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Major League Baseball spotlighted the historic Negro Leagues by finally recognizing them as “major leagues,” moving their statistics alongside MLB players in history. Now, more people are fascinated by the history of leagues that slowly disappeared once Jackie Robinson broke the color line and integrated baseball. Here we offer some help to get engaged: Our look at the best books on negro league baseball.
Most fans of the old American and National negro leagues will probably point to “Only the Ball Was White” from 1970 as tops of their list. However, many volumes over the years could qualify, depending on what the reader is interested in the most.
Reasons for fan interest in the Negro Leagues vary, but usually it falls into one of these categories:
- Quality of play
- Statistics (especially compared with MLB players)
- History of the times
- Old-time (long gone) stadiums
- Hardship of making a living under trying conditions
True Negro League fanatics appreciate text on the quality of the ballplaying, and classic black-and-white images of the players, stadiums, and the true characters that contributed to a lasting American legacy.
We considered books for readers who knows nothing about the Negro Leagues. These books should offer the historical context of African-Americans and baseball dating back to the Civil War, as well as the impacts of integration going forward.
Second, we looked for history, both regarding the MLB as well as American society in the 1920s, 30s and 40s, and even into the 50s, and turbulent 60s.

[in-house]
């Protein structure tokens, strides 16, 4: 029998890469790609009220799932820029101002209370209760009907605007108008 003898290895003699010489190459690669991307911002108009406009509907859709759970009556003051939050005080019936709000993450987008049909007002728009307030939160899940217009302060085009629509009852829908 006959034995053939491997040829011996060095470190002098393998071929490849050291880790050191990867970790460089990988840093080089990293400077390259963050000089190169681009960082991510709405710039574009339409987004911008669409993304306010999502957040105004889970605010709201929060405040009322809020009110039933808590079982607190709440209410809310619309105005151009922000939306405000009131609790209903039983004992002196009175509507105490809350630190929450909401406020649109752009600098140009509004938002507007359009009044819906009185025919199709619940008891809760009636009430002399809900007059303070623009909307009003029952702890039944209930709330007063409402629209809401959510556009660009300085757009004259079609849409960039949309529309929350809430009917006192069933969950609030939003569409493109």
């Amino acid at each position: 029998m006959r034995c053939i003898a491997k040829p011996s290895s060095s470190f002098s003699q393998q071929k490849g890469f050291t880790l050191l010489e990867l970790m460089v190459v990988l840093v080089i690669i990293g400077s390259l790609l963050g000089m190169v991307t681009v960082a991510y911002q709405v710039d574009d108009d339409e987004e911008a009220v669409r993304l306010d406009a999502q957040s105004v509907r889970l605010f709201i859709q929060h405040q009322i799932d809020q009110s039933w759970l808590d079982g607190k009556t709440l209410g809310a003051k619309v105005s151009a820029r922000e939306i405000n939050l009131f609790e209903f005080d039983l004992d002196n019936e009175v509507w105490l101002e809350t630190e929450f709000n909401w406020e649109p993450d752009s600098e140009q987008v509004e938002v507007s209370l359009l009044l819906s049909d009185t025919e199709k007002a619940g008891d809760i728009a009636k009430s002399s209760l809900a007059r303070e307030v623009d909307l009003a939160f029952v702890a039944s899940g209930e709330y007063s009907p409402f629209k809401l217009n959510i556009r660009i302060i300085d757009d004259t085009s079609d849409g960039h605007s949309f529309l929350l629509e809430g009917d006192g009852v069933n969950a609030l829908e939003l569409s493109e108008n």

Finally, we had an interest in volumes providing details of life in those leagues, including the constant draw of barnstorming, and, of course, the racism and prejudice encountered. The results:
5. “The Soul of Baseball: A Road Trip Through Buck O’Neil’s America” (2008) by Joe Posnanski
A wonderful tome, “The Soul of Baseball”
by sports columnist, Posnanski is a poignant account of baseball and the growth of one man’s love for it.
It’s as if B.B. King and Eric Clapton went on a nationwide road trip to explore and discuss the blues. That’s how “The Soul of Baseball” is staged: Posnanski asking O’Neil why he loves baseball, followed by a trek through both the country and O’Neil’s memory.
It’s a nice tour through simpler yet often troublesome times. Aside from the ball playing, the pair touch upon the social and economic challenges involved with playing professional baseball in the 1930s and 40s as a black man.
O’Neil’s playing career was above average ~ he claimed 2 batting titles and was on a championship team ~ plus he became the first African-Amnerican coach in the MLB. All told, it’s those life experiences, and the way he tells them, that makes Buck O’Neil someone unique to America.
4. “Maybe I’ll Pitch Forever” (1963) by LeRoy “Satchel” Paige
Reading “Maybe I’ll Pitch Forever” makes us wish he could have pitched for eternity. In this oft-candid autobiography, Paige carefully explains his upbringing, and years through negro league and barnstorming teams, all the way to the majors.
Written in a down-to-earth, country tone, Paige inserts quite a bit of humor into what could be sensitive topics. Though not quite as detailed with the statistics and historical notes compared with other negro leagues books ~ everything is based on Paige’s memory and storytelling, after all ~ this book provides a real-life feel for playing negro league baseball in the 1930s and 1940s. Even the segments of his years in the MLB are quite entertaining.